Burke Brownfeld / Guest Columnist
Brownfeld is a 2009 graduate certificate recipient of Mason’s Institute of Conflict Analysis and Resolution and a former Alexandria (Va.) Police officer.
Over the last months we have faced immense anger and tension with regard to police and community relations. With that, we have seen social media sites flooded with popular one-liners like “black lives matter” or “blue lives matter.” After the Eric Garner case in New York, Facebook was dominated by posts of “I can’t breathe.” The response to this was “breathe easy, don’t break the law.”
Our love for overly-simplified, inflammatory statements posted on social media has reinforced our human tendency to take sides, and stick to them. I get it, people are angry. I am angry also. Citizens have died. Police officers have lost their lives too. We should be angry. However, while anger is a powerful emotion, it is not an effective game plan. Being angry is easy. What you do with your anger is the real test. What if we were to use our anger to propel us into the process of sustainable, and peaceful conflict resolution?
Let us start with the basic conflict resolution adage of the orange. I learned this story as a graduate student at the Mason School for Conflict Analysis and Resolution. Once upon a time, there were two chefs in a kitchen, both focused on creating specific dishes. There was one orange in the kitchen, and both chefs grabbed for the orange, exclaiming, “I need this orange for my dish.” A conflict was established.
The chefs did what most people would do; they agreed to cut the orange in half. One chef took his half and squeezed the orange juice into a bowl, discarding the peel. He didn’t have quite enough juice to make the dish taste right. The other chef took the second half, grated the orange peel into his bowl, and discarded the fruit juice. He didn’t have quite enough peel to make the dish just right. What if the chefs had stopped and explained why they needed the orange? They would have realized that one chef could use all the juice and the other chef could have all the peel.
The orange story is an example of what happens when we focus on our stated positions instead of our underlying interests. The conflictive position in this case was, “I need this orange.” However, at a deeper level, there were specific interests that created this position. Since the chefs did not take the time to discuss the interests, they failed to see the clear resolution that was right under their noses.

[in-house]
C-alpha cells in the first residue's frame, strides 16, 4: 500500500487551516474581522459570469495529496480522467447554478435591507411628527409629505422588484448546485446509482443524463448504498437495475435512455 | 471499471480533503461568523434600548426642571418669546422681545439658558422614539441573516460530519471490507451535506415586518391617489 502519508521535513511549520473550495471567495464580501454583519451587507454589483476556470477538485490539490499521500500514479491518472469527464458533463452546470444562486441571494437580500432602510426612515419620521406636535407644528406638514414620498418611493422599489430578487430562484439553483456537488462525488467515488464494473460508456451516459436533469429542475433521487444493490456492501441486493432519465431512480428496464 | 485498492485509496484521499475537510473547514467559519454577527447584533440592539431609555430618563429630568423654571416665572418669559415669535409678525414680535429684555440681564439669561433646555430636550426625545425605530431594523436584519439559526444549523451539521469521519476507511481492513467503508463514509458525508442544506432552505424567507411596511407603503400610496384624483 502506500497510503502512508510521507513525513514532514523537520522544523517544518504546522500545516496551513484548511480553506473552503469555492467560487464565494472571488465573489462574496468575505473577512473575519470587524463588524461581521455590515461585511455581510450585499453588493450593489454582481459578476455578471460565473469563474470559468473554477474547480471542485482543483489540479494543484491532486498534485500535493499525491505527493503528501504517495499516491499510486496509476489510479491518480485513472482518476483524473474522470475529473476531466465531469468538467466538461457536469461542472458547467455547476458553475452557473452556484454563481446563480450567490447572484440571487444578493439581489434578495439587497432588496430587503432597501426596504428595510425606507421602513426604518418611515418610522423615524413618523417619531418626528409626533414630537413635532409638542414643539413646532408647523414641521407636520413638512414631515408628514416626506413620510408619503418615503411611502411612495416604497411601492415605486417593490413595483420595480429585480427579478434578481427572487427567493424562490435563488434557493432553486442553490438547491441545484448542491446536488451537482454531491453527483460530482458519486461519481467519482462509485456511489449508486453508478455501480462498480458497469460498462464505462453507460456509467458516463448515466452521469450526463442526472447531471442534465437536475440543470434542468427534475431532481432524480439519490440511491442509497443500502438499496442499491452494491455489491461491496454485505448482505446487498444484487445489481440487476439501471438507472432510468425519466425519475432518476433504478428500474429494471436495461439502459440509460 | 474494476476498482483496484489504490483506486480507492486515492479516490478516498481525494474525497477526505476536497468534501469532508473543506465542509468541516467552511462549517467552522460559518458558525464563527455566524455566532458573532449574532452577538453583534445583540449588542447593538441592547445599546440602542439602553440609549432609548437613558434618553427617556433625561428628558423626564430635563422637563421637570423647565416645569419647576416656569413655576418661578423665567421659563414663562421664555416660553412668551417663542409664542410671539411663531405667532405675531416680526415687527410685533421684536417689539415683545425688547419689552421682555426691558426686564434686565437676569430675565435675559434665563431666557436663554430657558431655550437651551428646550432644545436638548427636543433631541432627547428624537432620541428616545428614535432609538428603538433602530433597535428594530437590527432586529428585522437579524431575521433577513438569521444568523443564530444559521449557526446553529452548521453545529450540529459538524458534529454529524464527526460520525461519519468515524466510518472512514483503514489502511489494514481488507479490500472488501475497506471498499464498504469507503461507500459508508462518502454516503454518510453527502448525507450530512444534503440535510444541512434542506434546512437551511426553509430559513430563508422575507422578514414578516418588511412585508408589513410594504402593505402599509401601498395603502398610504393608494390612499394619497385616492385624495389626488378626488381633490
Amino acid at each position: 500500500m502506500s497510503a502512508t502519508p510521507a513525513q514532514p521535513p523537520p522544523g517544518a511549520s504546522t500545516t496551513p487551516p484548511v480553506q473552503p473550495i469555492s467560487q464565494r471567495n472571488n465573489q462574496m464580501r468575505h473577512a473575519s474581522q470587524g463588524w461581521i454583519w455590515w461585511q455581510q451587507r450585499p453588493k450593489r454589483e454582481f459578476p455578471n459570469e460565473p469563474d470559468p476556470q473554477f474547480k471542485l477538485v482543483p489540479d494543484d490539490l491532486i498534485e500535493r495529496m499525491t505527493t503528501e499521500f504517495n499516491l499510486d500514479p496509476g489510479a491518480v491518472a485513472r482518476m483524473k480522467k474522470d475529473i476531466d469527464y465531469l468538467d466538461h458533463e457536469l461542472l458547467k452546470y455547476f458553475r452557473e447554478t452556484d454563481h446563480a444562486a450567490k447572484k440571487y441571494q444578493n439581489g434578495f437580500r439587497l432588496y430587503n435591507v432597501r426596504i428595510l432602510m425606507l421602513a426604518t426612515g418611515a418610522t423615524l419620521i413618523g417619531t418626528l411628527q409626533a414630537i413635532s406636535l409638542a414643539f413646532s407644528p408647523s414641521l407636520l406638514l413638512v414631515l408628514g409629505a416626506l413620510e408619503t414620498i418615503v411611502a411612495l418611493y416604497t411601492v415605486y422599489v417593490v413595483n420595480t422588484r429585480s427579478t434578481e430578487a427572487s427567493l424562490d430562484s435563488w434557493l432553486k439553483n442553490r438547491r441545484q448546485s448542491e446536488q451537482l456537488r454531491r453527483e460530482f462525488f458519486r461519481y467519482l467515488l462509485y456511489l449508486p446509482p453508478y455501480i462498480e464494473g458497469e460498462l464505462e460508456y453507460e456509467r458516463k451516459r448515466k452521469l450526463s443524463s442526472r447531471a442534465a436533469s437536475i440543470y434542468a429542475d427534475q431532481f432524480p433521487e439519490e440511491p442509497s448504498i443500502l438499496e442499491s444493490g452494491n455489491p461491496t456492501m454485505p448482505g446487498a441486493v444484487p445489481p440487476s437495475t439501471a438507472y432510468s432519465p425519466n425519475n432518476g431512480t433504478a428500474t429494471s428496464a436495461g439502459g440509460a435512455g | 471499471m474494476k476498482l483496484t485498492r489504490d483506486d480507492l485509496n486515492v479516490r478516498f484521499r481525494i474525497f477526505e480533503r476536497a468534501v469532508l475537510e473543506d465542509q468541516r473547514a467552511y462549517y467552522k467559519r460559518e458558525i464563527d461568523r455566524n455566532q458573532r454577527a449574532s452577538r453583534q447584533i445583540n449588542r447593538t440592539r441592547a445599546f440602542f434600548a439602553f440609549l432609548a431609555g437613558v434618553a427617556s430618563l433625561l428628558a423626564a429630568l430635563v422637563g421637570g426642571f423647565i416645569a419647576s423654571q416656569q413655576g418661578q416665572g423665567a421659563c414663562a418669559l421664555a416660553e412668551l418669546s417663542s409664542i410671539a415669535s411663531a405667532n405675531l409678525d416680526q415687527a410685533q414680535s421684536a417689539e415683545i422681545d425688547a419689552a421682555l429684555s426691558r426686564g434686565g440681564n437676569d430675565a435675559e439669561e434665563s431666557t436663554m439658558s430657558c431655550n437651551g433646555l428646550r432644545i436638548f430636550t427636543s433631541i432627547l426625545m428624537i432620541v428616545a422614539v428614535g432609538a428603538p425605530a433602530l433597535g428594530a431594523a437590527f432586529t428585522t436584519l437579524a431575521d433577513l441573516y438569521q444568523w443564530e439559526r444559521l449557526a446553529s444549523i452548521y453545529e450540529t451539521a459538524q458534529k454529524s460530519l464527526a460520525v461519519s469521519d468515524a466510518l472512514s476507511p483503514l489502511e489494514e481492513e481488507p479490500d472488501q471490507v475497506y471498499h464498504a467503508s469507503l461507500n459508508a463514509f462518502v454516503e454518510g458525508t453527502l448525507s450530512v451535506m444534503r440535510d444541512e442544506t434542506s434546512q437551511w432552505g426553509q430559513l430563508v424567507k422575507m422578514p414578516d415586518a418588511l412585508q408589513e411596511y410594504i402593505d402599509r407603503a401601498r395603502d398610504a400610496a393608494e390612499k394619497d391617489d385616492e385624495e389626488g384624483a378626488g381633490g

In today’s conflict, police and community members have pitted themselves against each other, with opposing positions. Upon closer inspection of their interests, these groups are more similar than we thought. If we carefully listen to the gripes, we hear a plea for respect, empathy, and valuation of life from both sides. Young black men are tired of being stopped and being told they “fit the description.” Police officers are tired of being stereotyped on the whole, as “brutal”, based on a handful of incidents. One group is hurt by being called “thugs” while the other group is hurt by being called “pigs.” The list of similarities goes on and on.
When, as a police officer, I was in a cold dark alley at 2 a.m., facing a citizen during a stop, Twitter and Facebook weren’t going to protect me. The mayor was at home. CNN and Fox News were busy stirring up anger in people’s living rooms. During the moments of the typical police/citizen encounter, there are two individuals facing each other who likely want the same bottom line: Survive this with my life and my dignity. And what prevents the citizen from resisting arrest? What deters the officer from using force? All of those outcomes are determined by the words and actions of the officer and the citizen.
However, if that officer and citizen have taken the time to listen, and try to understand the interests of the other person, maybe they will each realize they aren’t so different from each other.
Unfortunately, this isn’t a process that can begin at 2 a.m. during the encounter. We must push police departments, communities, politicians, and media to focus more on the interests and less on the positions. Celebrities and sports stars, push yourselves to type more than a three word tweet to sum up a complicated situation. If you really want change, you must be willing to put your anger to use, and seek a better understanding of your perceived foe. Find out what can be done to appease both of your interests, because it seems like we all have a lot more in common than we thought.